4.  Poems for the Writing: Prompts for Poets by Valerie Fox and Lynn Levin for review from the authors.

Valerie Fox and Lynn Levin’s “Poems for the Writing: Prompts for Poets” offers fourteen classroom- and workshop-tested writing prompts that will appeal to both beginning and experienced poets. Among the book’s inspiring and unusual ideas are the Fibonacci poem, advice-column poem, and spirit-of-names poem. The book lends itself to academic courses as well as poetry workshops in less formal settings, such as adult-ed, community-based, and “coffee-shop” classes. Individuals will find the book to be a helpful companion to their independent practice of poetry.

5.  When the Emperor Was Divine by Julie Otsuka from the library sale for 50 cents.

On a sunny day in Berkeley, California, in 1942, a woman sees a sign in a post office window, returns to her home, and matter-of-factly begins to pack her family’s possessions. Like thousands of other Japanese Americans they have been reclassified, virtually overnight, as enemy aliens and are about to be uprooted from their home and sent to a dusty internment camp in the Utah desert.

In this lean and devastatingly evocative first novel, Julie Otsuka tells their story from five flawlessly realized points of view and conveys the exact emotional texture of their experience: the thin-walled barracks and barbed-wire fences, the omnipresent fear and loneliness, the unheralded feats of heroism. When the Emperor Was Divine is a work of enormous power that makes a shameful episode of our history as immediate as today’s headlines.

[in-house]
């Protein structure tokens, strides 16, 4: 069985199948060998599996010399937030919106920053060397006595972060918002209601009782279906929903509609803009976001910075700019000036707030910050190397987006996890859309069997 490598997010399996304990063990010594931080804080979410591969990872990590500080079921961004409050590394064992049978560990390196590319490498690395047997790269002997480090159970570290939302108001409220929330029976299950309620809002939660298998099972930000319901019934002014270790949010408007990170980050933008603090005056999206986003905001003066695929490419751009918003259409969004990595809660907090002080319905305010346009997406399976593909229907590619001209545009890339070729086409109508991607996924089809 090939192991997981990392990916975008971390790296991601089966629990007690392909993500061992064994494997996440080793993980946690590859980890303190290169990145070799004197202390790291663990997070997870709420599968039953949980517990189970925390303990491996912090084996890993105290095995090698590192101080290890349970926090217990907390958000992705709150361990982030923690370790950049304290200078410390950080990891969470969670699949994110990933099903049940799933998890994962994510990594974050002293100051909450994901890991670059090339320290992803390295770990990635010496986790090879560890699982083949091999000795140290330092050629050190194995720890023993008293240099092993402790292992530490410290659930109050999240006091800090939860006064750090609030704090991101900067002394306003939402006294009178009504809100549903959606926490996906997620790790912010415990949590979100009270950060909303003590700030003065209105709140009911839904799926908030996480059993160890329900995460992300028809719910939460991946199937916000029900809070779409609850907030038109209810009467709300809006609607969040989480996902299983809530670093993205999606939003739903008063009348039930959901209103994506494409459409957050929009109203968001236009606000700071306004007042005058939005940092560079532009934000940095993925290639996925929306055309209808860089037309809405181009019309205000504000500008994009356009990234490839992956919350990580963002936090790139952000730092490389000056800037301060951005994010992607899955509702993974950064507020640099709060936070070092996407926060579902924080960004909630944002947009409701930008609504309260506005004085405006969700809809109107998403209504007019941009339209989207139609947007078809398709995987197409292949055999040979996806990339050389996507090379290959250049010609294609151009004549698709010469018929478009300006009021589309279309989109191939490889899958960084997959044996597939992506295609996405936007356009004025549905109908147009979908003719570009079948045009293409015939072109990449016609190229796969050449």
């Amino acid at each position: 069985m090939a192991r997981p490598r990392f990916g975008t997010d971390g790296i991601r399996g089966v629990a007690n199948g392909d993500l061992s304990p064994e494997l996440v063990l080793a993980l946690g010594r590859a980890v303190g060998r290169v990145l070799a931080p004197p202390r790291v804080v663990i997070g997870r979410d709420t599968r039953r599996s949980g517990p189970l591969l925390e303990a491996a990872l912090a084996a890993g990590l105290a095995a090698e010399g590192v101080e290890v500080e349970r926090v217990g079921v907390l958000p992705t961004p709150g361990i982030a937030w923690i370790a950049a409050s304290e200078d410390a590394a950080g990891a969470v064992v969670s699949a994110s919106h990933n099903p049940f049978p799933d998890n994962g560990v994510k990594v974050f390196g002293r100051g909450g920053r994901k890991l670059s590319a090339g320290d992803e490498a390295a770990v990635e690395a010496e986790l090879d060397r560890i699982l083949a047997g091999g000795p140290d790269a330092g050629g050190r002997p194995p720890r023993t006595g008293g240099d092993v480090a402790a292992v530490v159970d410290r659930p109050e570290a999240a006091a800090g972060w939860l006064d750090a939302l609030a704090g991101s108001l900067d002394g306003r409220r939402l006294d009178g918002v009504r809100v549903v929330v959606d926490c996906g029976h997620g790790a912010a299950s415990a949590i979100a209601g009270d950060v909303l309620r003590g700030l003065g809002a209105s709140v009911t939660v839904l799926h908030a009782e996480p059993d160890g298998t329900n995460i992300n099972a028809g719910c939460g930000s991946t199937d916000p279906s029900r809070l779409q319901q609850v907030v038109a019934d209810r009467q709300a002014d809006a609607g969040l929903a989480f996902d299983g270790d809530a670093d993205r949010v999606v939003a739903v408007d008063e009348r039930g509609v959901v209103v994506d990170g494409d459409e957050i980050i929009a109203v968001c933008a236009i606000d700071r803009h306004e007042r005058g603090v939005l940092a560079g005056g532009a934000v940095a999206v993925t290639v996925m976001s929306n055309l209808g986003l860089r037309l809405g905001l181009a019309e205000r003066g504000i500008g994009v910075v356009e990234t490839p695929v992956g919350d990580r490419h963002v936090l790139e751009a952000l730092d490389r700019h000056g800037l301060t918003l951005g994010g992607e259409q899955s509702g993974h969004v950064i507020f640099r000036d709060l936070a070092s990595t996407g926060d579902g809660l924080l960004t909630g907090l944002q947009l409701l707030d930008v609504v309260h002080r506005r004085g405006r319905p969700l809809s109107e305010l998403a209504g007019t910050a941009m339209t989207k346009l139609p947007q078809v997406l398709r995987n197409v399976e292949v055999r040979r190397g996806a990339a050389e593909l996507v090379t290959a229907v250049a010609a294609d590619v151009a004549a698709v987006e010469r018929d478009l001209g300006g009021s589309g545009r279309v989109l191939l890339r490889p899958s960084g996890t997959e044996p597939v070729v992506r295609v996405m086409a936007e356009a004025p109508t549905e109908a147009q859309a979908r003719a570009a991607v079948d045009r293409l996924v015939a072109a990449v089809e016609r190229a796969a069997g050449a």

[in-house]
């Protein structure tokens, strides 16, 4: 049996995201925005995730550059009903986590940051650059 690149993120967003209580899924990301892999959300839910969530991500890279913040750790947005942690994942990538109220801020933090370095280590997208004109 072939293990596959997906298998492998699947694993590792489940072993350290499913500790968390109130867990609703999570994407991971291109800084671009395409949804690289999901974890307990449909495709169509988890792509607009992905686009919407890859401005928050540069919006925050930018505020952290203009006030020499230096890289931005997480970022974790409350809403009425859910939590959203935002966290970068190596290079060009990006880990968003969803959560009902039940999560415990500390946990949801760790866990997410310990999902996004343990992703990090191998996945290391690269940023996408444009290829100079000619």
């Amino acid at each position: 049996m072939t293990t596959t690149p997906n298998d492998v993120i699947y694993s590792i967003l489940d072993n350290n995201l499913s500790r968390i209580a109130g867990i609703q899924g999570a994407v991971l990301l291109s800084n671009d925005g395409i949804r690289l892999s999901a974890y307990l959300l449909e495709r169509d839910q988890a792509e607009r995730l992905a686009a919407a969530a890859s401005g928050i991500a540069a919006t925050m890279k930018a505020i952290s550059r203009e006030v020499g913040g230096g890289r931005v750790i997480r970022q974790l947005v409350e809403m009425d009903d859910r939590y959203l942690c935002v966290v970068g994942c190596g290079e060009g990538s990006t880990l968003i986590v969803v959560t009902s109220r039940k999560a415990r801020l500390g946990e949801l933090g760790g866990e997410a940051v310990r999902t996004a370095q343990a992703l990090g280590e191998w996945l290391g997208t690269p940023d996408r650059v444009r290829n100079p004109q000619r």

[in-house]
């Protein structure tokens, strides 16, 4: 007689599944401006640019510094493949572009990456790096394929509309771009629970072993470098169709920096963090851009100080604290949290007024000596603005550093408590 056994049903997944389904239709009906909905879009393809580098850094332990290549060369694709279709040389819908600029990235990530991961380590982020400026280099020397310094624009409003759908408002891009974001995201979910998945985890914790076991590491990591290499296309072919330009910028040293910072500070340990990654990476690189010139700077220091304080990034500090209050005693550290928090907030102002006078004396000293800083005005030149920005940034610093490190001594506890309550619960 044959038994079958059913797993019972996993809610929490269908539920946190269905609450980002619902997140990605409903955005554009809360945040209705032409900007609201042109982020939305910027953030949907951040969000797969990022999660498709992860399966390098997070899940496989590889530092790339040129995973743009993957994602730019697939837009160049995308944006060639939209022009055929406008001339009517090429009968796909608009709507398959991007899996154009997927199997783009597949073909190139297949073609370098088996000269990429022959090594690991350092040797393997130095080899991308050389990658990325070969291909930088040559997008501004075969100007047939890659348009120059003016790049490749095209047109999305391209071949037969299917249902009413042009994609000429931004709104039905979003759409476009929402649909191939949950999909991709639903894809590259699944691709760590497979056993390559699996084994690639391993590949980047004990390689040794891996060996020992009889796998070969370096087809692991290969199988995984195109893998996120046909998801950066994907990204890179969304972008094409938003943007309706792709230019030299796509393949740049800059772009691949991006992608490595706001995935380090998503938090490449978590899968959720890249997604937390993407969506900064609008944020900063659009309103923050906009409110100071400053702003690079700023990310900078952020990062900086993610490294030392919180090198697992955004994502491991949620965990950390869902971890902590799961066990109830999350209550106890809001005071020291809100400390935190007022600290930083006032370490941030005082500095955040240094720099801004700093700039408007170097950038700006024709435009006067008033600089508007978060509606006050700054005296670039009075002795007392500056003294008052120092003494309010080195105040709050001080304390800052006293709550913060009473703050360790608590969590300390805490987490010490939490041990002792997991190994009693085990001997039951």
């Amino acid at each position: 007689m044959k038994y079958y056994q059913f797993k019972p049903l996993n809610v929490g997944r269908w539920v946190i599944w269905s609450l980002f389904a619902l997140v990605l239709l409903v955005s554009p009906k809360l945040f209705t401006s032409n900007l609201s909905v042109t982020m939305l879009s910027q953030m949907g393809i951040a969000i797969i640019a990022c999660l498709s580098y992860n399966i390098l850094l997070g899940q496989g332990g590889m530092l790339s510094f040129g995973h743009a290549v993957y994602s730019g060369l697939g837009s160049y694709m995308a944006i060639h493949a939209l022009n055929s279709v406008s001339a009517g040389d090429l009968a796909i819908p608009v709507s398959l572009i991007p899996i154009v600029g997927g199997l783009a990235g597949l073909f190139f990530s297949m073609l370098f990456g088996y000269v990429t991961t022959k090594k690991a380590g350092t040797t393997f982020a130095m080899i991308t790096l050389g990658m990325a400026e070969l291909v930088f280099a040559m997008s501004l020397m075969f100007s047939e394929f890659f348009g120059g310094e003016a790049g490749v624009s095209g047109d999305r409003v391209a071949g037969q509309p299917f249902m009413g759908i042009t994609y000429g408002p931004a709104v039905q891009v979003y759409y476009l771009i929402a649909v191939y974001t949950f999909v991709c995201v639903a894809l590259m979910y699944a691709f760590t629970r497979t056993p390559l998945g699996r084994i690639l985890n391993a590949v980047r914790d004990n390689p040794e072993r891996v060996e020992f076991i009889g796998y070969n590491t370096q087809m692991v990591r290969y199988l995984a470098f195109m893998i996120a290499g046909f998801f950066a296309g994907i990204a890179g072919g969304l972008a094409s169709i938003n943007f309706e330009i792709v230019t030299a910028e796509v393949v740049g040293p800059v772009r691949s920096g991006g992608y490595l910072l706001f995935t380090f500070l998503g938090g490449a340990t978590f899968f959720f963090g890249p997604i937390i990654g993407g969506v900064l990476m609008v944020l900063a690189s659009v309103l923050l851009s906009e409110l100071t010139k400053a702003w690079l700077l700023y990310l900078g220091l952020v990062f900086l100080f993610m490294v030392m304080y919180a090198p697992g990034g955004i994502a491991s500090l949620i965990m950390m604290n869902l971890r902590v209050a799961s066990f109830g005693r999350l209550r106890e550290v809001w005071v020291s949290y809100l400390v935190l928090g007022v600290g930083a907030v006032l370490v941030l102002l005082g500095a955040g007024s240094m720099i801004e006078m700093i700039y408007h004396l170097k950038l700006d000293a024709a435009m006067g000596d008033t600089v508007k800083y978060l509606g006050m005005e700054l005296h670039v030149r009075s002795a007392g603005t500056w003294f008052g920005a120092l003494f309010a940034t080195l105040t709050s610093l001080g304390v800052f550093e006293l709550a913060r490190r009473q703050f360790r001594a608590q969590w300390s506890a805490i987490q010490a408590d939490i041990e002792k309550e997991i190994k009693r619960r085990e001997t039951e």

6.  No Surrender Soldier by Christine Kohler from Anna.

Growing up on Guam in 1972, fifteen-year-old Kiko is beset by worries: He’s never kissed a girl, the popular guys get all the attention at school–but the worst part is the serious problems at home. His older brother is missing in Vietnam, his grandfather is losing it to dementia, and he just learned that his mother was raped by a Japanese soldier during World War II. It all comes together when he discovers an old man, a Japanese soldier, hiding in the jungle behind his house. It’s not the same man who raped his mother, but, in his rage, Kiko cares only about protecting his family and avenging his mom–no matter what it takes. And so, a shy, peaceable boy begins to plan a murder. But how far will Kiko go to prove to himself that he’s a man? Based on a true incident in history, No Surrender Soldier is the story of a boy grappling with ancient questions of courage and manhood before he can move on.

7.  Ralph Tells a Story by Abby Hanlon which we got at the library sale for 50 cents.

Nothing ever happens to Ralph. So every day when it’s time to write stories, Ralph thinks really hard. He stares at his paper. He stares at the ceiling. But he has no stories! With the help of his classmates, Ralph realizes that a great story can be about something very little . . . and that maybe he really does have some stories to tell. Debut author/illustrator Abby Hanlon’s endearing text and charming watercolor and colored pencil illustrations prove that writing can be fun! This story works nicely with Lucy Calkins’ Writer’s Workshop model of teaching.